According to reports, during the first nine months of this year, the Macau gaming sector generated about US$2.7 billion in premium-player rebates and player reinvestment, or roughly “17 percent to 18 percent” of Macau’s total gross gaming revenue (GGR), which was estimated to be around US$16 billion during the same period.
This is a drop from the average of 22 percent that went into player investments and refunds in the pre-Covid-19 period from 2017 to 2019, according to CLSA Ltd.
The industry’s move toward mass-focused play and the increasing competition between operators for premium mass players—which has led to higher rebates and reinvestments in 2023 thus far—were covered by CLSA analyst Jeffrey Kiang. The battle amongst operators for premium mass players is still severe, even with the surge in visitors visiting Macau.
Kiang claims that because of operational factors including higher player refunds, Macau casino operators now have less room for profit improvement. The performance of MGM China was used as an example; even though Macau visitation increased by 24 percent on a quarter-over-quarter basis, EBITDA has been back to pre-Covid levels since the second quarter, and the company consistently maintained an EBITDA margin of over 30 percent in the second and third quarters.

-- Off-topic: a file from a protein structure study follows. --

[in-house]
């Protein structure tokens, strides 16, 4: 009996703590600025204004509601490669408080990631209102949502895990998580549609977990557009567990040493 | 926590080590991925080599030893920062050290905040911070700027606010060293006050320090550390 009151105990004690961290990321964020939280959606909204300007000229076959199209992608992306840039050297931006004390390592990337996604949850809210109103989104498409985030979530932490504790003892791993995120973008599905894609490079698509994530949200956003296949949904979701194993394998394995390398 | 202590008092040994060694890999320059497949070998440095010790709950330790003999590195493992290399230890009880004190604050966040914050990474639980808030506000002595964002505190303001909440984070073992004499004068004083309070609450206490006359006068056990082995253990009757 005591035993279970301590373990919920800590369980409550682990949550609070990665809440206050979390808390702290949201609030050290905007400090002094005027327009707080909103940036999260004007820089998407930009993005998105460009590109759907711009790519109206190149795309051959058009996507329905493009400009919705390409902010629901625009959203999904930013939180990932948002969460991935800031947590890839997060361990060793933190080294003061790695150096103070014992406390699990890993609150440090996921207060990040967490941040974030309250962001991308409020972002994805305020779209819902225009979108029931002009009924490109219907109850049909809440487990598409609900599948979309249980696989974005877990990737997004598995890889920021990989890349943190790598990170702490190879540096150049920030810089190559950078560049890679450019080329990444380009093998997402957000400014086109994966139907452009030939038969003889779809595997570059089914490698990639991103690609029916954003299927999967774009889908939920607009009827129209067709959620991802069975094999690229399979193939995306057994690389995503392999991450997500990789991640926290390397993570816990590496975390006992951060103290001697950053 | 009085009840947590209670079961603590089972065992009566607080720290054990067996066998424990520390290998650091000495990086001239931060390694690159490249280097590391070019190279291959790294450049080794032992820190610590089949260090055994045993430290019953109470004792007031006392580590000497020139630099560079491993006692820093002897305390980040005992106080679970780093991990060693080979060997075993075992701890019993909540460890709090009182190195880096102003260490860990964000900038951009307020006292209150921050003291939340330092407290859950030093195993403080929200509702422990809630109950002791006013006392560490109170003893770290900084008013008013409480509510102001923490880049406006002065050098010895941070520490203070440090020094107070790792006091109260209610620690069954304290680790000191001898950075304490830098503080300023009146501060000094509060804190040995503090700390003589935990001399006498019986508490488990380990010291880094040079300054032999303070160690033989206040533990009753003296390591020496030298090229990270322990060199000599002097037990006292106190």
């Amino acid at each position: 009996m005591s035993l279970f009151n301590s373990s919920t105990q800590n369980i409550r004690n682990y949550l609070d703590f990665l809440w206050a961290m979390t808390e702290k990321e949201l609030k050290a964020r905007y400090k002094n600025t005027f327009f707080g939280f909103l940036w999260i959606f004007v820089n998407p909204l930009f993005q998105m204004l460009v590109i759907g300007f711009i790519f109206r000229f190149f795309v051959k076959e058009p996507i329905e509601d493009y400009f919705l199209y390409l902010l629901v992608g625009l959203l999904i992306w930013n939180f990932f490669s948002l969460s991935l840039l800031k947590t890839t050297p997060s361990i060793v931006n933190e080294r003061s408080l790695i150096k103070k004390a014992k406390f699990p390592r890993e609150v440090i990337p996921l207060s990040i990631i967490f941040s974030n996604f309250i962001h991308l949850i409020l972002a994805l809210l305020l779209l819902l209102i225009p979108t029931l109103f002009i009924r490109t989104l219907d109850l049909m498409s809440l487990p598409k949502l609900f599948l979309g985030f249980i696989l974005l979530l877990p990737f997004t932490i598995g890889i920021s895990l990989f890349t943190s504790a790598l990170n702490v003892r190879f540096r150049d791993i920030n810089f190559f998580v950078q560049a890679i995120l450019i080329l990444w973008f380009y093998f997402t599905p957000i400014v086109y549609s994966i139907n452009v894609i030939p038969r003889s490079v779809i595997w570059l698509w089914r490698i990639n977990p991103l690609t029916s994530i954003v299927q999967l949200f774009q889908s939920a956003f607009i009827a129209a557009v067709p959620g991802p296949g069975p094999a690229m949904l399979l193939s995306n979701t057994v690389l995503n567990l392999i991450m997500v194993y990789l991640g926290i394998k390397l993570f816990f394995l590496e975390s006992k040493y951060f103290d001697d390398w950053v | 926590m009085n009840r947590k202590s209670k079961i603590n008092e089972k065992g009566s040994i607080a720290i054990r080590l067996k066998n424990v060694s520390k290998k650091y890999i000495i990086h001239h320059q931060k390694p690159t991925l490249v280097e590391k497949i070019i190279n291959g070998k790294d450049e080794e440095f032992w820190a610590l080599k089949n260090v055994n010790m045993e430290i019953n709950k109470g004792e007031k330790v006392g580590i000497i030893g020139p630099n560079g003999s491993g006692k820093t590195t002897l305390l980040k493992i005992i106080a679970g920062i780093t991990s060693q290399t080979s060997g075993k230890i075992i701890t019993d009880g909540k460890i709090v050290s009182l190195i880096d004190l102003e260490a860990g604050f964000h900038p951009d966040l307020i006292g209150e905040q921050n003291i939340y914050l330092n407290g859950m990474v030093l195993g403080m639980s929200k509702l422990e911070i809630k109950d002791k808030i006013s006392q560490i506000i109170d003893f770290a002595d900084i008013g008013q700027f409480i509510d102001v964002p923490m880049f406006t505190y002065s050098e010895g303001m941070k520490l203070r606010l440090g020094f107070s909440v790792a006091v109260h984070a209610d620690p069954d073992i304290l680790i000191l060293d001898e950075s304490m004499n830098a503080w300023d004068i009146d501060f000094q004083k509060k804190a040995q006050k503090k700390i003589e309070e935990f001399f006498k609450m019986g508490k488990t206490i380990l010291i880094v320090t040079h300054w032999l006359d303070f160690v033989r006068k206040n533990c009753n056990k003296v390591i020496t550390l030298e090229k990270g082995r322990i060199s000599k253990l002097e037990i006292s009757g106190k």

These reasons have led CLSA to lower its forecast for Macau-market adjusted EBITDA, which is expected to decline by 2% and 5%, respectively, to US$6.7 billion in 2023 and US$8.9 billion in 2024. However, CLSA stuck to its estimate that Macau’s casino GGR would reach US$22.5 billion in 2023 and US$29.2 billion in 2024.
Original story by: GGRAsia
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